MSU Outlines Plan: Making the Move to a Green Economy
Mid-Michigan's Natural Advantages Offer Opportunities to Replace Auto Jobs
February 12, 2010
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By: Dave Rogers
Michigan manufacturing has lost 22,393 jobs since the peak in 2001, according to a study by the Michigan State University Land Policy Institute (LPI).
MSU's Center for Community and Economic Development (CCED) says Mid-Michigan is well-positioned with its natural advantages in manufacturing and agriculture to increase wealth in the bio-economy.
This emerging bio-manufacturing sector can become an economic powerhouse in the Mid-Michigan Region, according to CED Research Assistant Sara Bowers, by tapping into global markets with renewable-based, rather than petroleum-based, products.
Bio-manufacturing is the commercialization of biotechnological products. Bio-based products are composed in whole or in significant part of plant, animal, and marine products or forestry materials.
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In an effort to revitalize Michigan's economy and employ displaced workers, various strategies are being explored. A partnership including Tri-Country Regional Planning Commission (TCRPC), the MSU Center for Community and Economic Development (CCED), Lansing Community College, and the Land Policy Institute (LPI) received a grant from the U.S. Department of Commerce Economic Development Administration to support these efforts.
The Lansing Tri-County Bio-Manufacturing Feasibility Study in 2007, funded by the U.S. Economic Development Administration, was completed in the fall of 2008.
A technical advisory committee of public and private sector industry leaders was established and includes members from the Prima Civitas Foundation; Michigan State University Composite Materials and Structures Center; Lansing Community College; KTM Industries Tri-County Regional Planning Commission; Capital Area Manufacturing Council; Michigan Agri-Business Association; and Consumers Energy.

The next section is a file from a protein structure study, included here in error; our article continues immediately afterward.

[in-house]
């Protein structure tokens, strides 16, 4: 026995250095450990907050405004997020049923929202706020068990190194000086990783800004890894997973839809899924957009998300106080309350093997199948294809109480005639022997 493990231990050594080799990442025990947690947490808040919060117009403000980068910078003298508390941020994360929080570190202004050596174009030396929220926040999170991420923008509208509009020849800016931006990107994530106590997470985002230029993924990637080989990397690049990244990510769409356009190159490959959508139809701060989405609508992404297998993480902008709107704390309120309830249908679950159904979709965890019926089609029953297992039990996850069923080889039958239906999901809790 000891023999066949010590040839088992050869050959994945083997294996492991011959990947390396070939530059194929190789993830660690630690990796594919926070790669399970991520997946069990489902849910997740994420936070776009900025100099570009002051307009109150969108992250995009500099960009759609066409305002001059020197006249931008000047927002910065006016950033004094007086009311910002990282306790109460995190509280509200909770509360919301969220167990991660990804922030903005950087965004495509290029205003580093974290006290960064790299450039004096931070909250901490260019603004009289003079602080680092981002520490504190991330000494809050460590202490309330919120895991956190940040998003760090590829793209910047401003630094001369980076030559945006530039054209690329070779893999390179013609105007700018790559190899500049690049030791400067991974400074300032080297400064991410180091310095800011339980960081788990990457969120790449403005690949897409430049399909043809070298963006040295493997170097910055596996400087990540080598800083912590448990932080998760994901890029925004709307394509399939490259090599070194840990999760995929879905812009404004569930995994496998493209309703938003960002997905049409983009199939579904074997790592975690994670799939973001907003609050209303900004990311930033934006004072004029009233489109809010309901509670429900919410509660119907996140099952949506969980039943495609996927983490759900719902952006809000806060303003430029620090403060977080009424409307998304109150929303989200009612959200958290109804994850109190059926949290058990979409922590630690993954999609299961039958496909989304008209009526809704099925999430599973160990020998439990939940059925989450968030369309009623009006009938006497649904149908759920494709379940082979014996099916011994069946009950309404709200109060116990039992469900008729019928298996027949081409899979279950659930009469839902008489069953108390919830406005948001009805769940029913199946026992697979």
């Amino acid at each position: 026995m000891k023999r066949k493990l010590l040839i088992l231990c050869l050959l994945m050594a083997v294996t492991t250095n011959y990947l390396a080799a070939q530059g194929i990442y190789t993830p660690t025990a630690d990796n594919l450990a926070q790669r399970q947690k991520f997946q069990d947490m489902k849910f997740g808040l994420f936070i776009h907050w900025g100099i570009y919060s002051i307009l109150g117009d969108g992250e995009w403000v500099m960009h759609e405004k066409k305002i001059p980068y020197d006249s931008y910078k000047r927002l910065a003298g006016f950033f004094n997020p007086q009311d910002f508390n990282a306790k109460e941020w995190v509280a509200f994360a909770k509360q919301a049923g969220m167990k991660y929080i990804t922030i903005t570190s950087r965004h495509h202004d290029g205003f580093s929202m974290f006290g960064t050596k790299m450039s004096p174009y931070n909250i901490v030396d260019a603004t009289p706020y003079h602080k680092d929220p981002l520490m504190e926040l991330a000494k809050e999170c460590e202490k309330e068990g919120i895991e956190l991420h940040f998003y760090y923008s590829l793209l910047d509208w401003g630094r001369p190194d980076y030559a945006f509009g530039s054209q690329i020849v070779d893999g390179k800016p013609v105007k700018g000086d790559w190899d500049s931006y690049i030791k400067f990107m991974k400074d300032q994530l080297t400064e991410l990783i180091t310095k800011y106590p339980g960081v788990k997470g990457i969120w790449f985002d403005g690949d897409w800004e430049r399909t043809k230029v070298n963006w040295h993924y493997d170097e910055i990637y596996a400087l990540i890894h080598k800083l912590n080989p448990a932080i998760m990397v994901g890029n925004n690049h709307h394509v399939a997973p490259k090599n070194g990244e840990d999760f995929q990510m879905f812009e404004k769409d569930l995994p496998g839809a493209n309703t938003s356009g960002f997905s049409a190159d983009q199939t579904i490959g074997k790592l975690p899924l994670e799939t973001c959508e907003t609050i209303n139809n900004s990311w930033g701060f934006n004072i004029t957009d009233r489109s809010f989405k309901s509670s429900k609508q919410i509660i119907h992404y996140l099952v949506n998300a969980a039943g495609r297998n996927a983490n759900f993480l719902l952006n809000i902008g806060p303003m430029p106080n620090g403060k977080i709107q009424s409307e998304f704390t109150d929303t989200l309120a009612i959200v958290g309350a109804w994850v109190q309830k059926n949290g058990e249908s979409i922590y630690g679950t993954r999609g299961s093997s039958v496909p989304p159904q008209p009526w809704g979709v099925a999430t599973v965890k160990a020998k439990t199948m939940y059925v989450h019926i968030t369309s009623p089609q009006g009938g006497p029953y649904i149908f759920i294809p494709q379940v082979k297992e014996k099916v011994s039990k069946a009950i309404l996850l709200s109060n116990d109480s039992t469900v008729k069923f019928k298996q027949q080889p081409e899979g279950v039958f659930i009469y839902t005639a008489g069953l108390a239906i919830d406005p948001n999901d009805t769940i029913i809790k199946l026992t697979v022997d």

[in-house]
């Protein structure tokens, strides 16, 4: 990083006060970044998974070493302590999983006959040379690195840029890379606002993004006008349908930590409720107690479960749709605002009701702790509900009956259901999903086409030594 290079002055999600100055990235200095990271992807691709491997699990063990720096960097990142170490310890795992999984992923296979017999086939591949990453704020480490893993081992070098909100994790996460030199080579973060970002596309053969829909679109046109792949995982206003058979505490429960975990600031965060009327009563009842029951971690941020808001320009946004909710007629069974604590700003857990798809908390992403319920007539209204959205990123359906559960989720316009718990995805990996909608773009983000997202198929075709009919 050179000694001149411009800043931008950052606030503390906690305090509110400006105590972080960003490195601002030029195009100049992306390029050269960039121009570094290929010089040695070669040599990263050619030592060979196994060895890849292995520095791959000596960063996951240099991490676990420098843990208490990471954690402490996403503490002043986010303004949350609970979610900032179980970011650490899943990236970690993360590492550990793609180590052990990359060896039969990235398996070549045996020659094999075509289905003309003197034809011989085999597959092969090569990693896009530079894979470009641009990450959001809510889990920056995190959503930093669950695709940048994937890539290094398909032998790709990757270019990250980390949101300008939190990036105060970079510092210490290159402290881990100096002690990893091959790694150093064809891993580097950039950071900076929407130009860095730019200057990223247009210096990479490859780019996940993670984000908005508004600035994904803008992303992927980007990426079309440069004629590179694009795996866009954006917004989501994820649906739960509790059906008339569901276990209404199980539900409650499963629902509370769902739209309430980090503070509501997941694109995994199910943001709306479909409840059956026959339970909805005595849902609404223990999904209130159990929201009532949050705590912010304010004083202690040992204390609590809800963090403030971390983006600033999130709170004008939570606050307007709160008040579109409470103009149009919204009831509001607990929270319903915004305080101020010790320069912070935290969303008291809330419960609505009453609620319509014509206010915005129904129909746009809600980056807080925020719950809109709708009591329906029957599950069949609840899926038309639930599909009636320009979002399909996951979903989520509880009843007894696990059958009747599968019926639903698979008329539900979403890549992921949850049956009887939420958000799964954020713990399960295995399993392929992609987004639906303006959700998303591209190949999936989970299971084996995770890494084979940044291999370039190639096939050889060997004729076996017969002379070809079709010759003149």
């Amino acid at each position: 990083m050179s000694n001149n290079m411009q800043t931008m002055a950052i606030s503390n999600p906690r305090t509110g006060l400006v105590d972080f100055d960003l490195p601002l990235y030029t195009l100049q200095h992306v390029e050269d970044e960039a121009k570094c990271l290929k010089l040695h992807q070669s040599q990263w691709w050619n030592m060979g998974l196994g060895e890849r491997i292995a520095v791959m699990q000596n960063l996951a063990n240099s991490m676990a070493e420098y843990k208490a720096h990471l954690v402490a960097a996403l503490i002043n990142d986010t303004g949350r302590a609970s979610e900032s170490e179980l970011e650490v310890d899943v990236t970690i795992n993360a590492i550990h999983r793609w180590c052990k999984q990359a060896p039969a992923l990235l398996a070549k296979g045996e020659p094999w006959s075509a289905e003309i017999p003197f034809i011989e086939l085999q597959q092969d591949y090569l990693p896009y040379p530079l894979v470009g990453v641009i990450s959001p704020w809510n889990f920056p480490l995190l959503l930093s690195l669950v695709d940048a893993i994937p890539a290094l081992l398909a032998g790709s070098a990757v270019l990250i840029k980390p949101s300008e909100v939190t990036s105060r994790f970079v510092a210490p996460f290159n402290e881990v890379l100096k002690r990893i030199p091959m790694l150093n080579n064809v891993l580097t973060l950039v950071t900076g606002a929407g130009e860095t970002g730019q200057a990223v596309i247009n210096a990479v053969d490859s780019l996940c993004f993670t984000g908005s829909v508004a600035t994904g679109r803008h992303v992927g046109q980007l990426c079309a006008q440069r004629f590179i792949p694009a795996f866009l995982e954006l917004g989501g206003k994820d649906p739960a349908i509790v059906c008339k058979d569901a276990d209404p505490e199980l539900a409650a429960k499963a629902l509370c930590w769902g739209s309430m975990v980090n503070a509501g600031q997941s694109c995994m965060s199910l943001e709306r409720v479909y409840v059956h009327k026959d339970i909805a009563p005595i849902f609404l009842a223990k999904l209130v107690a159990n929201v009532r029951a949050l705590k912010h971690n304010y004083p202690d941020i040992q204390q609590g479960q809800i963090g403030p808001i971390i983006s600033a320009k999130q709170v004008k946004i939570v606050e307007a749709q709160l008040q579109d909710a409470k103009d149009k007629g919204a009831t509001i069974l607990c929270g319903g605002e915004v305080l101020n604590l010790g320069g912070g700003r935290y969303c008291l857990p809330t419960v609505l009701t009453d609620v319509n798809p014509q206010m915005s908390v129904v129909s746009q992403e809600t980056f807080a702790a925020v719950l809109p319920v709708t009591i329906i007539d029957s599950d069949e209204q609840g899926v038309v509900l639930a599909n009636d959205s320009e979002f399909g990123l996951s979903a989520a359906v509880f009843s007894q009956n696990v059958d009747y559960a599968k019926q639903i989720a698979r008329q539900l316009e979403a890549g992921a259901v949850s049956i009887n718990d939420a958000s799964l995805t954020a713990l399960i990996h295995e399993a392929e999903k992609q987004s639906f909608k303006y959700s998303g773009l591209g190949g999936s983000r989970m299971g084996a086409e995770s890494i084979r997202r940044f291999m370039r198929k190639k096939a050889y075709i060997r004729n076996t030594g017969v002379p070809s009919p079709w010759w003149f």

The study assessed the potential to create and sustain a bio-based manufacturing capacity in the Lansing Tri-County Region. Profiles were compiled to examine demographics, employment status, natural resources, industrial/infrastructure capacity, intellectual capacity, and leadership commitment.
Understanding the capabilities of the region is essential to determining the feasibility of developing an automotive bio-manufacturing industry cluster, wrote Ms. Bowers, concluding:
"The well-developed network of automotive, chemical, plastics and related manufacturing firms and suppliers in the region offers very clear market potential for locally-manufactured products."
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Following the publication of the feasibility study, the Green Bio-Manufacturing Alliance of Mid-Michigan, or G-BAMM, was formed to emphasize the "green" vision for the future of manufacturing.
The CCED worked with partners from Michigan State University, Lansing Community College, Tri-County Regional Planning Commission, and Prima Civitas to generate a proposal for a Green Bio-Manufacturing Regional Skills Alliance.
The team is creating a training curriculum at Lansing Community College to prepare workers for bio-manufacturing, and increasing awareness of the bio-manufacturing capacity and potential of the mid-Michigan region.
"Mid-Michigan possesses the supplies, skilled workforce, and infrastructure necessary to be a national leader in this emerging sector," writes Ms. Bowers, adding:
"Most importantly, the region has the drive to succeed. This motivation was seen before, when the region was busy and bustling with the automobile industry. Promising economic times are on the horizon, we only need to put the pieces together to fuel our success."
Dave Rogers is a former editorial writer for the Bay City Times and a widely read,
respected journalist/writer in and around Bay City.
(Contact Dave Via Email at firstname.lastname@example.org)
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